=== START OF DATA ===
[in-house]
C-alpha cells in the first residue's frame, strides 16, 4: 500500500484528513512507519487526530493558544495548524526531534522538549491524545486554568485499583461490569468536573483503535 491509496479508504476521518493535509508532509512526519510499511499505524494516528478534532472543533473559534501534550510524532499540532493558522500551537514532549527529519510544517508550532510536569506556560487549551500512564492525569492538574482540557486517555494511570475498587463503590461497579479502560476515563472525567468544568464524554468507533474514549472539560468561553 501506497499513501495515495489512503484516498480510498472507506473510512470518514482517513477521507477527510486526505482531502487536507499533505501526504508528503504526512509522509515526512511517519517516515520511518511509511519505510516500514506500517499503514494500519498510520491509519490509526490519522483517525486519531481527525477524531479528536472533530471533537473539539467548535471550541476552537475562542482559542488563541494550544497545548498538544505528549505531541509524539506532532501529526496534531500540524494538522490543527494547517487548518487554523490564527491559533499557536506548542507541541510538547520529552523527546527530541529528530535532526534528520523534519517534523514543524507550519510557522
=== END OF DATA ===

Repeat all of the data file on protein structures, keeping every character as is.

[in-house]
C-alpha cells in the first residue's frame, strides 16, 4: 500500500484528513512507519487526530493558544495548524526531534522538549491524545486554568485499583461490569468536573483503535 491509496479508504476521518493535509508532509512526519510499511499505524494516528478534532472543533473559534501534550510524532499540532493558522500551537514532549527529519510544517508550532510536569506556560487549551500512564492525569492538574482540557486517555494511570475498587463503590461497579479502560476515563472525567468544568464524554468507533474514549472539560468561553 501506497499513501495515495489512503484516498480510498472507506473510512470518514482517513477521507477527510486526505482531502487536507499533505501526504508528503504526512509522509515526512511517519517516515520511518511509511519505510516500514506500517499503514494500519498510520491509519490509526490519522483517525486519531481527525477524531479528536472533530471533537473539539467548535471550541476552537475562542482559542488563541494550544497545548498538544505528549505531541509524539506532532501529526496534531500540524494538522490543527494547517487548518487554523490564527491559533499557536506548542507541541510538547520529552523527546527530541529528530535532526534528520523534519517534523514543524507550519510557522